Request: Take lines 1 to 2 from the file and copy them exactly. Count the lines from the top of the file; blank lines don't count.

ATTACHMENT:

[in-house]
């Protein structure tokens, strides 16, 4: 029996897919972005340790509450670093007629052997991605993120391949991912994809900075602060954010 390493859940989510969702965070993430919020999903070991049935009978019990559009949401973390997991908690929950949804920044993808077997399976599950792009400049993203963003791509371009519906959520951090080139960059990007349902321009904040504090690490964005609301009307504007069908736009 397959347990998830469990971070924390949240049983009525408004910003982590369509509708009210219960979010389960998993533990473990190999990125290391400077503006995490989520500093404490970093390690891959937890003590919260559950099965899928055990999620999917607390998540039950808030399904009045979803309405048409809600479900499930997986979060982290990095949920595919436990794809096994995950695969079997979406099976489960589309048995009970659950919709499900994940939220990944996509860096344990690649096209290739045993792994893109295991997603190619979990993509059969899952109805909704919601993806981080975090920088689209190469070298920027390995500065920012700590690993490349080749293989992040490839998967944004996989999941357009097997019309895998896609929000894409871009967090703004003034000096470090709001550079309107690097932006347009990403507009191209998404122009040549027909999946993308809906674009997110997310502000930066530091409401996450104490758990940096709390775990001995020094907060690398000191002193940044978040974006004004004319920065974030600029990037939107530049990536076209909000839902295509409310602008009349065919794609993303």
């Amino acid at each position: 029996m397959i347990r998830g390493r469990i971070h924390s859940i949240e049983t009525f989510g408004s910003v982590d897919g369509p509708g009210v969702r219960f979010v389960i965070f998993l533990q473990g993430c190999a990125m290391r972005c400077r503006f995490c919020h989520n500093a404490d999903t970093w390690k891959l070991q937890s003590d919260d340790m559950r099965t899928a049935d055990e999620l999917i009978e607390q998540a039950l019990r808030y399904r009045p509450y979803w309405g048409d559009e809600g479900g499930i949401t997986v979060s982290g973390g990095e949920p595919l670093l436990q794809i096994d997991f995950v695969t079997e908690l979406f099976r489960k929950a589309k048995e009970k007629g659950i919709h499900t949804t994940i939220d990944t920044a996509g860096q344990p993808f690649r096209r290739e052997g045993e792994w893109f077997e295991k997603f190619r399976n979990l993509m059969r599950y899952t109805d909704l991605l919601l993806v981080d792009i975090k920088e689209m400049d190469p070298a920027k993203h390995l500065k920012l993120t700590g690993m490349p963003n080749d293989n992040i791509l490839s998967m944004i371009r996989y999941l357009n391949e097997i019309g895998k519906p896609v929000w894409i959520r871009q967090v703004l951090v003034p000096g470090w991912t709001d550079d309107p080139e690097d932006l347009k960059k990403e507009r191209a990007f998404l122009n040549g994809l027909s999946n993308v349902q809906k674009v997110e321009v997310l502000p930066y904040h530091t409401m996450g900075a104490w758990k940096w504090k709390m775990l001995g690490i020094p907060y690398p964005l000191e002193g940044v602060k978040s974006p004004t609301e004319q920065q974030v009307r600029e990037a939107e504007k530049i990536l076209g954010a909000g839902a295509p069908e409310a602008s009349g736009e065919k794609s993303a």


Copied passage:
[in-house]
């Protein structure tokens, strides 16, 4: 029996897919972005340790509450670093007629052997991605993120391949991912994809900075602060954010 390493859940989510969702965070993430919020999903070991049935009978019990559009949401973390997991908690929950949804920044993808077997399976599950792009400049993203963003791509371009519906959520951090080139960059990007349902321009904040504090690490964005609301009307504007069908736009 397959347990998830469990971070924390949240049983009525408004910003982590369509509708009210219960979010389960998993533990473990190999990125290391400077503006995490989520500093404490970093390690891959937890003590919260559950099965899928055990999620999917607390998540039950808030399904009045979803309405048409809600479900499930997986979060982290990095949920595919436990794809096994995950695969079997979406099976489960589309048995009970659950919709499900994940939220990944996509860096344990690649096209290739045993792994893109295991997603190619979990993509059969899952109805909704919601993806981080975090920088689209190469070298920027390995500065920012700590690993490349080749293989992040490839998967944004996989999941357009097997019309895998896609929000894409871009967090703004003034000096470090709001550079309107690097932006347009990403507009191209998404122009040549027909999946993308809906674009997110997310502000930066530091409401996450104490758990940096709390775990001995020094907060690398000191002193940044978040974006004004004319920065974030600029990037939107530049990536076209909000839902295509409310602008009349065919794609993303």